Understanding and shaping perception is the first step to building a successful reputation, and to be an effective marketer, you must do everything in your power to build, control, and stimulate it. It is particularly important for technology startups to cultivate a positive perception - you want to be perceived as successful before you are actually successful. Success can be communicated in three ways: inferred, referred, and proven.
Reputation is inferred through affiliation, association, and attraction. The affiliation alone says everything. For instance, the fact that a star engineer was recruited to your startup speaks volumes. Similarly, attracting top-tier investors, directors, and advisory board members can shape market perception. Your focus here should be to promote the very act that led to the affiliation. You’re marketing the founders, management talent, engineering wizards, financial backers, relationships with industry partners, and so on.
Common Mistakes: Many startups showcase Advisory Board members that are not widely known This actually creates a negative perception and you should probably remove this section from your website. I also see startups that have an Advisory Board featuring real industry heavyweights, but they bury this section three levels into their website. If you fall into this latter camp, promote the hell out of your board!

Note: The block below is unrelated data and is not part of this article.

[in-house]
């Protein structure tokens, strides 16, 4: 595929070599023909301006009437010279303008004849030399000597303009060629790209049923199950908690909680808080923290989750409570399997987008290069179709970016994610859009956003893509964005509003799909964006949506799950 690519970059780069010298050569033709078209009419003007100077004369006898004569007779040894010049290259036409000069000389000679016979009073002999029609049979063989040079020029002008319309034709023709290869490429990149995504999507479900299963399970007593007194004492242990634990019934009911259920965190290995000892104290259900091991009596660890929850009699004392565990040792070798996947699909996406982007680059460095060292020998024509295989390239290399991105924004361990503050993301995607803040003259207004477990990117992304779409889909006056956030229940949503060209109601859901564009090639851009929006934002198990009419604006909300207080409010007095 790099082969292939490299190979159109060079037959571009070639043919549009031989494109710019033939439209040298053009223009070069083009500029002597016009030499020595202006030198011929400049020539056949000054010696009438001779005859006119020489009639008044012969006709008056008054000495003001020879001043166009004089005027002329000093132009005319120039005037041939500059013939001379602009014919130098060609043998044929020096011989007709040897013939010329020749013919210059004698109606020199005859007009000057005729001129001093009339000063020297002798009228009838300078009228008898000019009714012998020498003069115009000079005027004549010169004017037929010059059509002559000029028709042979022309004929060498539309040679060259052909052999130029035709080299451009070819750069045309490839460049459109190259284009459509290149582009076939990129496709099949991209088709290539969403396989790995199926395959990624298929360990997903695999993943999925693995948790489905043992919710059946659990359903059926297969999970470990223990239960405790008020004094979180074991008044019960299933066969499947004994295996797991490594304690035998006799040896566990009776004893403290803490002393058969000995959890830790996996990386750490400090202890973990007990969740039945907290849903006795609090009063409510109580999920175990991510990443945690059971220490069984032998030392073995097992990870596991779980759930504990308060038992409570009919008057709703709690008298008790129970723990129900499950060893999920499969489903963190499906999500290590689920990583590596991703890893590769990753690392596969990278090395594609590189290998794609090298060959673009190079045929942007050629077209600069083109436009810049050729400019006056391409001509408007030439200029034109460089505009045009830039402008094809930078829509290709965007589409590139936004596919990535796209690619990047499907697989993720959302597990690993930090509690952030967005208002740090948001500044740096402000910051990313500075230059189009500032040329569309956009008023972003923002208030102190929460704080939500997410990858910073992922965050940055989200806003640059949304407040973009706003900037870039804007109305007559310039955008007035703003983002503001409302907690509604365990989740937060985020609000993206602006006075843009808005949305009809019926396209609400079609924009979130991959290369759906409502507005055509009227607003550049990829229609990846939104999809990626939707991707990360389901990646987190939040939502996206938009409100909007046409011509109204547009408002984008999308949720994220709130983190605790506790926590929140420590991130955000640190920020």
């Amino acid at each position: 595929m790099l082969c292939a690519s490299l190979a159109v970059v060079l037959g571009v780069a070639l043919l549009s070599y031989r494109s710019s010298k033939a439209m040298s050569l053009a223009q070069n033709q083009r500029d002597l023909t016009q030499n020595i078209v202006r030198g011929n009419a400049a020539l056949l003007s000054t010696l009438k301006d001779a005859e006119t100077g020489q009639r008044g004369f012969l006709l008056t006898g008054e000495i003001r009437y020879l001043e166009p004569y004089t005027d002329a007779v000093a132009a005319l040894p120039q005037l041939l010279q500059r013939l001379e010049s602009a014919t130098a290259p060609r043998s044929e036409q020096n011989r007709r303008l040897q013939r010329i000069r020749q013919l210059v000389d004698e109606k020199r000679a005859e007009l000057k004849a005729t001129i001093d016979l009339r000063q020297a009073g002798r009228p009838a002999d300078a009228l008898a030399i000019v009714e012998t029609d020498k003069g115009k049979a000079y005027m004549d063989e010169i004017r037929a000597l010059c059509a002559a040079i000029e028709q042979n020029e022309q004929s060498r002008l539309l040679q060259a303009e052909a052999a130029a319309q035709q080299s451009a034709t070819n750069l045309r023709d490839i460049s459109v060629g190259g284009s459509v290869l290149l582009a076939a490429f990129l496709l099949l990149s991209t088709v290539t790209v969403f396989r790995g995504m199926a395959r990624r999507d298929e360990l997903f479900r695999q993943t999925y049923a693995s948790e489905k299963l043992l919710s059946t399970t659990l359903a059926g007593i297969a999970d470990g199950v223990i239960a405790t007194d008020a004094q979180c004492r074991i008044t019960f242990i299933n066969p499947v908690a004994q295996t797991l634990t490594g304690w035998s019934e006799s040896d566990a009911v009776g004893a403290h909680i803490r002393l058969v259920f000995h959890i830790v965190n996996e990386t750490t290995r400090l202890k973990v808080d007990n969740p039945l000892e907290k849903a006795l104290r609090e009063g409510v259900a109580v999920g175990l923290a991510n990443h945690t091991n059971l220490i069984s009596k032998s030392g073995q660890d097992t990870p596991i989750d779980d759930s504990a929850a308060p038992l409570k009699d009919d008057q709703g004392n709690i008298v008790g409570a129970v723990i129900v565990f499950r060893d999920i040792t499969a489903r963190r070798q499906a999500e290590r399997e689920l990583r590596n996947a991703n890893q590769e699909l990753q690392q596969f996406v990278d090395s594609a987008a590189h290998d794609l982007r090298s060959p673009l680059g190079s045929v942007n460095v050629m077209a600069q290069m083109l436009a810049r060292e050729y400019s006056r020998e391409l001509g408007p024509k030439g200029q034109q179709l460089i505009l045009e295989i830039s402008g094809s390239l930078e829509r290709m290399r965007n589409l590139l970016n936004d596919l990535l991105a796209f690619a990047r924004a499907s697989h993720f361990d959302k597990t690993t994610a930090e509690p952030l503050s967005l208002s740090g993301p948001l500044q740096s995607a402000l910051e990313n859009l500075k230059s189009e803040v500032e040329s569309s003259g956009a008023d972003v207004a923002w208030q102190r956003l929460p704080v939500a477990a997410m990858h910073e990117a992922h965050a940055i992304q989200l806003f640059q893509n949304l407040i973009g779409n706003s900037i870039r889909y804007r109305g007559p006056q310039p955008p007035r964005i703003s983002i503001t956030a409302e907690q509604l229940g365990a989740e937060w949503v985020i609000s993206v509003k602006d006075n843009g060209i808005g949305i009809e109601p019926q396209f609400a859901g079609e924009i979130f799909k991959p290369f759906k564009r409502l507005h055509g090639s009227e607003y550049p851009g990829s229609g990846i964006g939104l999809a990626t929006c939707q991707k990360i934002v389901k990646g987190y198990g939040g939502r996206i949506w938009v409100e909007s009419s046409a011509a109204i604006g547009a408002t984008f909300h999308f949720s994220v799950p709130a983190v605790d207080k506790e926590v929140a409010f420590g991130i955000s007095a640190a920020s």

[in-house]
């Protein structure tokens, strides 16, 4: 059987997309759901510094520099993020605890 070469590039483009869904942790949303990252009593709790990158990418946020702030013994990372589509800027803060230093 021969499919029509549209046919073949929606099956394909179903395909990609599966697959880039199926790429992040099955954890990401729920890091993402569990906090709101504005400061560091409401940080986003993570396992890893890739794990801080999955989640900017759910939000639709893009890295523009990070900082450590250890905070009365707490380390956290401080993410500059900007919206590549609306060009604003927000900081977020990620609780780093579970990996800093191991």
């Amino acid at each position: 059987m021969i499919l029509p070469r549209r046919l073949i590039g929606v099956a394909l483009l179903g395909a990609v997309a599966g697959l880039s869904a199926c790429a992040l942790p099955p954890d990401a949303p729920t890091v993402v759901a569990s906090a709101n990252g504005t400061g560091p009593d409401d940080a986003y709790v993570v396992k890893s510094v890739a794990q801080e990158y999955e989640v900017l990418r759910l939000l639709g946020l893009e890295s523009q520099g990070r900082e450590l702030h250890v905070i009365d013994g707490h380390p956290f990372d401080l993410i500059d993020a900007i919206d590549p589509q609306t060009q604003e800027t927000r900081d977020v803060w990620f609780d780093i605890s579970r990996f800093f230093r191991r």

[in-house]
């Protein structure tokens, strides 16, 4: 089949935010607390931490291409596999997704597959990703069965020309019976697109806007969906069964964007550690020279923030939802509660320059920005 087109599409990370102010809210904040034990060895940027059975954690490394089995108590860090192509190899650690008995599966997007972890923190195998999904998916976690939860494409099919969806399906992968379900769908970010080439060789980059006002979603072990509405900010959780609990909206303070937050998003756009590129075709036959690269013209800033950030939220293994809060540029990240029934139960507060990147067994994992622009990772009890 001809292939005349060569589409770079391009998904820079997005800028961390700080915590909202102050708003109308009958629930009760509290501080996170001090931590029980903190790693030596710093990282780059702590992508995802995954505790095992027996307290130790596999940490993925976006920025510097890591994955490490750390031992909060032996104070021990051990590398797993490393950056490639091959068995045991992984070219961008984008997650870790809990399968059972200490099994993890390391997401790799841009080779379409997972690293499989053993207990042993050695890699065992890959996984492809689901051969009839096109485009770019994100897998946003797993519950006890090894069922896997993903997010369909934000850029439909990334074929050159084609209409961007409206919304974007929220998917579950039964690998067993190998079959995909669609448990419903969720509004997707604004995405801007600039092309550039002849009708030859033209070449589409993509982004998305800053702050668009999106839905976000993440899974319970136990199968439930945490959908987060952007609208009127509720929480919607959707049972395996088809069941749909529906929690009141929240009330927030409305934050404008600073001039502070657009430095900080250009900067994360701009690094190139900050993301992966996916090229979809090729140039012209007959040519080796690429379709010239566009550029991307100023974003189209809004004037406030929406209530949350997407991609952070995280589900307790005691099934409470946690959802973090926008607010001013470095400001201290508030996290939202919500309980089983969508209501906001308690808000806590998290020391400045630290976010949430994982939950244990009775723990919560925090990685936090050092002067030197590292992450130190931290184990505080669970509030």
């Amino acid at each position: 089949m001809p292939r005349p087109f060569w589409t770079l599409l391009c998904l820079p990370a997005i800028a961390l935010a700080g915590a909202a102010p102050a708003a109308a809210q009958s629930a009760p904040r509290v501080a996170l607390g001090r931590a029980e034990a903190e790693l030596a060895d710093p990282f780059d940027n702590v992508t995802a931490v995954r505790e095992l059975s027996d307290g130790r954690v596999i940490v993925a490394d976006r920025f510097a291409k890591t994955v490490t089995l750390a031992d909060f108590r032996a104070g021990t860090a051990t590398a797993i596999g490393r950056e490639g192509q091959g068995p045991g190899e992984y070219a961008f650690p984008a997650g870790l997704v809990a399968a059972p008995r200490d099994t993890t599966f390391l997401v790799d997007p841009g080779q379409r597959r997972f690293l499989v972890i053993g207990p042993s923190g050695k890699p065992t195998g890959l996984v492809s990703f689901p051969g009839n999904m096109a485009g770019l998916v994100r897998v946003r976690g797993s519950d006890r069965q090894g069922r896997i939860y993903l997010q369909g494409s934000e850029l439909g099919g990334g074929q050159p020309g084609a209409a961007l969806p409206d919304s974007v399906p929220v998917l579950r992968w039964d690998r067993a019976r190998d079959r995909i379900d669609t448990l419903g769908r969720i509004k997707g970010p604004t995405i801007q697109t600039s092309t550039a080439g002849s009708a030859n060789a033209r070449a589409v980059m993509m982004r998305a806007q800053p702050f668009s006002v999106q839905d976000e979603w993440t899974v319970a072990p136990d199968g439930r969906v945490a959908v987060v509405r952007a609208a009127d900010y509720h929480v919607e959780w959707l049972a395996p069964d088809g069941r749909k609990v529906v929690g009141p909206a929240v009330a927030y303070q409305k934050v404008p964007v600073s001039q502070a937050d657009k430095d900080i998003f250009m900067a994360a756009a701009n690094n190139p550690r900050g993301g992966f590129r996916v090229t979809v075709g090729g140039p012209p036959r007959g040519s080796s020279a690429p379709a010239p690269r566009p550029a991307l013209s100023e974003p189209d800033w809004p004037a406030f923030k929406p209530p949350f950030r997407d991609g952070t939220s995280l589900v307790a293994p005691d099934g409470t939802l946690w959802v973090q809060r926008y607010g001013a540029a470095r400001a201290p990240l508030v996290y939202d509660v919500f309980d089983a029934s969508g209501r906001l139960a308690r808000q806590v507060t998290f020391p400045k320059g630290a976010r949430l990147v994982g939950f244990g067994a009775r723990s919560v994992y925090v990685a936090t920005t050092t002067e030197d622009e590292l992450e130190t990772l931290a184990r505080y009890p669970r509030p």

Inferred reputation is typically the weakest form of perception molding and, unfortunately, tends to be the most short-lived. So, if you have it, go with it. But if you don’t, no need to bother with it and move on.
The second way to stimulate the perception of success is through referred endorsements - references, references, references. Get them anywhere and everywhere possible.
Common Mistakes: Many people quote a single customer-side contact. If Company A is one of your most important and satisfied customers, go ahead and ask 10 contacts at the Company to give you an endorsement. Plaster these 10 quotes from your customer across your marketing materials. Don’t just quote one person. If your product is used by your own employees, showcase what they think of the product. For example, if your startup sells datacenter equipment, ask your test engineers and deployment engineers to talk about how much easier it is to test or implement.
Finally, work on promoting what is proven. This is the evidentiary step. Financial figures, market share, number of customers, survey results, research findings, etc. This step comes last since it takes time to acquire.
Common Mistakes: Companies love to plaster logos of their customers on their websites. But, companies do not put enough “eye-catching headlines” on their websites. CEOs always tell me that they do not have enough customers to make bold claims. Wrong! Do what I call the BASF approach to marketing. Here is an example ...
Let’s say your business makes scheduling software and that you currently have only five customers. However, one of those customers happens to serve Anheuser Busch (A-B). Well, guess what? A-B has 47% market share for beer in the U.S. You could use that fact to say something to the effect of “We make the scheduling software that helps get 47% of the beer consumed in America into pint glasses.” You get the idea. Look beyond to your customer base for proof points, such as your customers’ customers.